Estonia and Latvia say they are close to auctioning licenses to operate the next generation (3G) of mobile phone networks, but critics argue the Baltics should be cautious about jumping on the Universal Mobile Telecommunica-tion System bandwagon.
Latvia's Ministry of Transport last week hired the U.K.-based National Economic Research Associates to attract bids for three UMTS licenses, two of which are expected to be bought by the operators of the current GSM service, Tele 2 and LMT. The government hopes the third GSM license will go to a new player.
Latvia is talking about a sale this summer and Estonia is not far behind.
National Economic Research Associates stands to take a 1.92 percent cut of earnings from the Latvian auctions, according to Didzis Jonovs, adviser to Transport Minister Anatolijs Gorbunovs.
Meanwhile in Estonia, "the main principles for this process have been determined, and only some preliminary work remains to be done," Kuldar Vaarsi, a spokesman for Estonia's Ministry of Transport and Communications, recently told the journal Baltic IT&T Review.
The government's main goal is "not to pad out its budget," insisted Vaarsi.
"The important factor here is that people will be able to access high-quality services that are based on modern technologies."
But telecommunication consultant Peteris Avisans doubts the wisdom of buying into the kind of tricks UMTS is capable of - such as sending and receiving audio files and film clips and holding video conferences – at a time when only Japan has succeeded in launching a commercially operational UMTS network.
"A third operator will not come to Latvia until it can be made profitable to run a UMTS network elsewhere in Europe," said Avisans.
"There are very few services which can only be supported by UMTS and the (Latvian) market is too small. In a country of less than 2.5 million people with 30 percent mobile penetration it will not be profitable to have a 3G network."
The public, particularly young people who are UMTS' target audience, can ill afford the new handsets the system will require, Avisans cautioned.
LMT President Juris Binde estimates that, having obtained a license, a staggering 600 million lats ($952.38 million) will be needed to set up the necessary UMTS infrastructure, which is expected to build on the existing GSM network.
Hence LMT will be scrutinizing the fine print of any purchase agreement the Latvian government puts before it, he said.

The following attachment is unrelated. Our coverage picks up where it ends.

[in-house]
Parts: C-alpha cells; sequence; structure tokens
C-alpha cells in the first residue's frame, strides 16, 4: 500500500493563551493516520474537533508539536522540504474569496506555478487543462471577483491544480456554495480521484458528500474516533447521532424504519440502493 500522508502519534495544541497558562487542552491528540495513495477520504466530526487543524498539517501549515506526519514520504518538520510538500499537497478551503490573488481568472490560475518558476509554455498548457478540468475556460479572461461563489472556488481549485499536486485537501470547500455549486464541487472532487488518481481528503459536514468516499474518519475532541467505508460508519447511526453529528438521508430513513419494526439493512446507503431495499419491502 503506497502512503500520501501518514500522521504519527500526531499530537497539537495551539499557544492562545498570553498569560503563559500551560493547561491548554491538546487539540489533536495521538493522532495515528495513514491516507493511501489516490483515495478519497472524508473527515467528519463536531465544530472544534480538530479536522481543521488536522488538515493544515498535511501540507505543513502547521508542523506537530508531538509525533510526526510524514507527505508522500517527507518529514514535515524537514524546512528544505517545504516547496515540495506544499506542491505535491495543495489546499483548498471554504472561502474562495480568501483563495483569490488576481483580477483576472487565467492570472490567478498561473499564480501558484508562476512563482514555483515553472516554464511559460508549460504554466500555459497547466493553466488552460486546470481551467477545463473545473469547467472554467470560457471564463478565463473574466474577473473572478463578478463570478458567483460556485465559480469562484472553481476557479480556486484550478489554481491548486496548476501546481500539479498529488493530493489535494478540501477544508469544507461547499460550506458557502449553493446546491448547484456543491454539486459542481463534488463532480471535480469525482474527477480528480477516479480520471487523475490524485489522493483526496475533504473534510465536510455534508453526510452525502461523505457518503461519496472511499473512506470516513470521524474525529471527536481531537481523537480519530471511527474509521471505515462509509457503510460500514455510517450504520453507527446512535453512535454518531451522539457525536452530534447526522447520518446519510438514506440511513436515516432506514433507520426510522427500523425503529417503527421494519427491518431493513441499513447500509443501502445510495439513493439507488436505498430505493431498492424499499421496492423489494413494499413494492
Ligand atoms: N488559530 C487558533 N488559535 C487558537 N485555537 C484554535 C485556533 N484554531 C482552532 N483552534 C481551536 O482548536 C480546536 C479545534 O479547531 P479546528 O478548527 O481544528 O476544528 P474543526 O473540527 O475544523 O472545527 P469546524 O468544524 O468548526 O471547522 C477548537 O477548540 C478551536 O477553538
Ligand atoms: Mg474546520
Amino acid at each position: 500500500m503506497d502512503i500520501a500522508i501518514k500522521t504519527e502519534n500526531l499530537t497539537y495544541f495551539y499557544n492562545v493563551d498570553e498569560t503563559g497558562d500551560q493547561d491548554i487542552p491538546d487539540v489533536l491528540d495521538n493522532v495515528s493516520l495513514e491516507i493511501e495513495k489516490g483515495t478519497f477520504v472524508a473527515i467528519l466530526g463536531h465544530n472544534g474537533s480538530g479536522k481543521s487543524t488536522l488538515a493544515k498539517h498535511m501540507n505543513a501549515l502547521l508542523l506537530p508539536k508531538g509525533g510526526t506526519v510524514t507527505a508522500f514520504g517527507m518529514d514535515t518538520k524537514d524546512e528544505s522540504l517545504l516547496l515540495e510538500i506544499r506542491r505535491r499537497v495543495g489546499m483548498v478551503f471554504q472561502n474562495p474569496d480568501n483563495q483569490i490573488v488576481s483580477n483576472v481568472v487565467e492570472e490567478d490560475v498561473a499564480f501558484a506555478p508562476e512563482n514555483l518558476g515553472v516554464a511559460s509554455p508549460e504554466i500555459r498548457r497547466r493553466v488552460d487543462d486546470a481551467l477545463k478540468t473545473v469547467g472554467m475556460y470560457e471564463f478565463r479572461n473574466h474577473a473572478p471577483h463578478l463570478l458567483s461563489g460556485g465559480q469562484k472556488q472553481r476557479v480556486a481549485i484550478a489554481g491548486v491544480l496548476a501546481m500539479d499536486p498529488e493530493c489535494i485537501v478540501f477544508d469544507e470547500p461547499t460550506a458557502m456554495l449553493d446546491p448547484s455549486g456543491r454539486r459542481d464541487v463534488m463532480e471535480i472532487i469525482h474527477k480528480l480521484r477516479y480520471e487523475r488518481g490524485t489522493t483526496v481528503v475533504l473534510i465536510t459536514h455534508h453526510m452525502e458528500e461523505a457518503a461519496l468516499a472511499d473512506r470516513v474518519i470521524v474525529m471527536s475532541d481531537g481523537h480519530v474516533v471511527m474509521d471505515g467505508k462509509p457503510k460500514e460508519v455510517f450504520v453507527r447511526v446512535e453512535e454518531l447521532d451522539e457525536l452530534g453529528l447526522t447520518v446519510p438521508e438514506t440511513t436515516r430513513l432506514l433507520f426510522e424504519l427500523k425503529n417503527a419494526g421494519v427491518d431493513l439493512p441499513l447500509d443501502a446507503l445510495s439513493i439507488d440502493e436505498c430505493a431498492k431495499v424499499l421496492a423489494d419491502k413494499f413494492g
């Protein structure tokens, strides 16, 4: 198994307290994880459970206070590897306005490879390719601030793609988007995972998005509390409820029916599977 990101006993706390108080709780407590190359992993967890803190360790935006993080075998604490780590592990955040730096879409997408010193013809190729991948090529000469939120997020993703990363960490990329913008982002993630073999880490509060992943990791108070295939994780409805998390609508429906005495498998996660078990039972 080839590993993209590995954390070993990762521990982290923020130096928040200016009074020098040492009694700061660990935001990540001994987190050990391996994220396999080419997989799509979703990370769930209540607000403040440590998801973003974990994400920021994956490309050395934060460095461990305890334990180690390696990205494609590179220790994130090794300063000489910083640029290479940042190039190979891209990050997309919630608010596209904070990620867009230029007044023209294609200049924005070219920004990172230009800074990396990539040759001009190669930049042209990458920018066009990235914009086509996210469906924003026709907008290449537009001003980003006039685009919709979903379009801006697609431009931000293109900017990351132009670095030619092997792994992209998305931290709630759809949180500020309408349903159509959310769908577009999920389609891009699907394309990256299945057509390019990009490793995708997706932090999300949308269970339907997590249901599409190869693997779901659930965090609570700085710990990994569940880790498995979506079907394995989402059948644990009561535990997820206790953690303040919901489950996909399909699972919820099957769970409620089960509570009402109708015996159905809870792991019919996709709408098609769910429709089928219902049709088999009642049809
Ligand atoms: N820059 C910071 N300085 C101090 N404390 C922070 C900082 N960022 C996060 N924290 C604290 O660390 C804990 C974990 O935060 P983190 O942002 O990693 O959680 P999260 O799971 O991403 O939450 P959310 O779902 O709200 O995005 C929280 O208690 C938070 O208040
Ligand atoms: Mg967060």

"If the costs of making the third generation network system are high, it makes it difficult to lower costs for GSM clients, but prices for them should not be increased," said Binde.
In places such as Switzerland, Italy and Spain, operators have recently collaborated to avoid paying the mickey mouse prices commanded at the first auctions in Britain and Germany, meaning the Baltic governments are rethinking hopes of big windfalls.
Initial hopes that the Latvian government could receive between 85 million euros ($74.41 million) and 100 million euros have been abandoned in place of more modest expectations of between 10 million lats and 15 million lats, said Jonovs.
But Avisons doubts even these expectations can be met. A UMTS network is unlikely to be operating outside Riga any time soon, he adds.
"It is clear to me (the Latvian government) won't get this kind of money, they won't sell any UMTS license and there will be no third operator here - this is a very expensive service for which we are not ready," said Avisons.
If such warnings were correct Lithuania's recent postponement of auction plans until next year would appear wise.
Under a conceptual document drawn up by officials at the Ministry of Transport and Communications Lithuania will auction licenses for just a small initial payment, with the operator then paying an annual fee related to its income.
The ministry believes the optimal number of UMTS licenses in the country could be four, and the auction for those licenses should be announced in 2003.
A KPMG study in Great Britain shows that only 15 percent of all mobile telephone users currently have equipment with Internet capabilities. Of all users, 78 percent are not even thinking about getting a mobile phone which would support Internet functions, and about half of these people said a firm "no" to the idea of a UMTS phone.
In Finland, Sonera, the biggest player, has announced it will launch commercial operation of its UMTS network on Sept. 26 to coincide with Finnish giant Nokia releasing its third generation mobile phone.